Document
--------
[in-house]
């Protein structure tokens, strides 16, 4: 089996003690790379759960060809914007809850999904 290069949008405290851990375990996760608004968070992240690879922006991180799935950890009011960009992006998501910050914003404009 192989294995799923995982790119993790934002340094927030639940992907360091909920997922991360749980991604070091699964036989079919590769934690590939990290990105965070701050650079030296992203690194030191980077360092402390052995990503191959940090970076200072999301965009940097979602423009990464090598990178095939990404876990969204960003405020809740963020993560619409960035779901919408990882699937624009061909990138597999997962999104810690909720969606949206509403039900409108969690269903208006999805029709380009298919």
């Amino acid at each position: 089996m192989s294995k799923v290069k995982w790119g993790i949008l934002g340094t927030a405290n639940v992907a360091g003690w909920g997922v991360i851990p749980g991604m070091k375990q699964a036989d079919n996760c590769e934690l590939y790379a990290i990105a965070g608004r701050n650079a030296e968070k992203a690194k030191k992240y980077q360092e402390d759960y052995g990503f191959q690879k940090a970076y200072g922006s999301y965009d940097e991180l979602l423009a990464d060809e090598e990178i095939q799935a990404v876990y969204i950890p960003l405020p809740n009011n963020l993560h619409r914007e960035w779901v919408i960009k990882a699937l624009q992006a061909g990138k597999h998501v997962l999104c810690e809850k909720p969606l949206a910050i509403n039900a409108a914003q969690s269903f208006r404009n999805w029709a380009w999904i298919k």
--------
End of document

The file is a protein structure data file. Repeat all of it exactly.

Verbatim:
[in-house]
């Protein structure tokens, strides 16, 4: 089996003690790379759960060809914007809850999904 290069949008405290851990375990996760608004968070992240690879922006991180799935950890009011960009992006998501910050914003404009 192989294995799923995982790119993790934002340094927030639940992907360091909920997922991360749980991604070091699964036989079919590769934690590939990290990105965070701050650079030296992203690194030191980077360092402390052995990503191959940090970076200072999301965009940097979602423009990464090598990178095939990404876990969204960003405020809740963020993560619409960035779901919408990882699937624009061909990138597999997962999104810690909720969606949206509403039900409108969690269903208006999805029709380009298919």
């Amino acid at each position: 089996m192989s294995k799923v290069k995982w790119g993790i949008l934002g340094t927030a405290n639940v992907a360091g003690w909920g997922v991360i851990p749980g991604m070091k375990q699964a036989d079919n996760c590769e934690l590939y790379a990290i990105a965070g608004r701050n650079a030296e968070k992203a690194k030191k992240y980077q360092e402390d759960y052995g990503f191959q690879k940090a970076y200072g922006s999301y965009d940097e991180l979602l423009a990464d060809e090598e990178i095939q799935a990404v876990y969204i950890p960003l405020p809740n009011n963020l993560h619409r914007e960035w779901v919408i960009k990882a699937l624009q992006a061909g990138k597999h998501v997962l999104c810690e809850k909720p969606l949206a910050i509403n039900a409108a914003q969690s269903f208006r404009n999805w029709a380009w999904i298919k």